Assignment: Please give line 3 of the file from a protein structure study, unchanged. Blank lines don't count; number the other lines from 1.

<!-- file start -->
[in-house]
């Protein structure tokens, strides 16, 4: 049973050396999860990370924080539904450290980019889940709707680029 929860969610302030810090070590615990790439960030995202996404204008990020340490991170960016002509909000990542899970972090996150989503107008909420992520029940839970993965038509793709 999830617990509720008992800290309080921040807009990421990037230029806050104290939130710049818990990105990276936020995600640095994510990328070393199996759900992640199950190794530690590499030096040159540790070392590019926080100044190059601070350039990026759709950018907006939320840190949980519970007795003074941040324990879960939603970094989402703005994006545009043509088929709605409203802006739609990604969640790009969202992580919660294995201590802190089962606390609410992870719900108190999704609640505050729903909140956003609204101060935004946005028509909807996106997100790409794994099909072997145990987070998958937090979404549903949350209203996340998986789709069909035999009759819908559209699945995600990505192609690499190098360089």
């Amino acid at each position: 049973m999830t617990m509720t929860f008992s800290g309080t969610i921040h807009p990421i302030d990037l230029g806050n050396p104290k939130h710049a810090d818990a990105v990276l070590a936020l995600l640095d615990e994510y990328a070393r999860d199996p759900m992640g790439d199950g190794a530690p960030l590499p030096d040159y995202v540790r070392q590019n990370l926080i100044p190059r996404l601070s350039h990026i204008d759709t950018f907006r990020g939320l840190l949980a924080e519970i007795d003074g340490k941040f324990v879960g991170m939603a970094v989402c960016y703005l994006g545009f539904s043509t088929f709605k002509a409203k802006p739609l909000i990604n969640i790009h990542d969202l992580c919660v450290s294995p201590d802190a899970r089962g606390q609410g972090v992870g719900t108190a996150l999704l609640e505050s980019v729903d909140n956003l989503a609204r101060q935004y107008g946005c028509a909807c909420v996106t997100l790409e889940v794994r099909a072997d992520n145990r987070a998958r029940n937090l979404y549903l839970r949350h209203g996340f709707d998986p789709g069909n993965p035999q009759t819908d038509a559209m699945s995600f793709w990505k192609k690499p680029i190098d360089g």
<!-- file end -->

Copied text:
């Amino acid at each position: 049973m999830t617990m509720t929860f008992s800290g309080t969610i921040h807009p990421i302030d990037l230029g806050n050396p104290k939130h710049a810090d818990a990105v990276l070590a936020l995600l640095d615990e994510y990328a070393r999860d199996p759900m992640g790439d199950g190794a530690p960030l590499p030096d040159y995202v540790r070392q590019n990370l926080i100044p190059r996404l601070s350039h990026i204008d759709t950018f907006r990020g939320l840190l949980a924080e519970i007795d003074g340490k941040f324990v879960g991170m939603a970094v989402c960016y703005l994006g545009f539904s043509t088929f709605k002509a409203k802006p739609l909000i990604n969640i790009h990542d969202l992580c919660v450290s294995p201590d802190a899970r089962g606390q609410g972090v992870g719900t108190a996150l999704l609640e505050s980019v729903d909140n956003l989503a609204r101060q935004y107008g946005c028509a909807c909420v996106t997100l790409e889940v794994r099909a072997d992520n145990r987070a998958r029940n937090l979404y549903l839970r949350h209203g996340f709707d998986p789709g069909n993965p035999q009759t819908d038509a559209m699945s995600f793709w990505k192609k690499p680029i190098d360089g």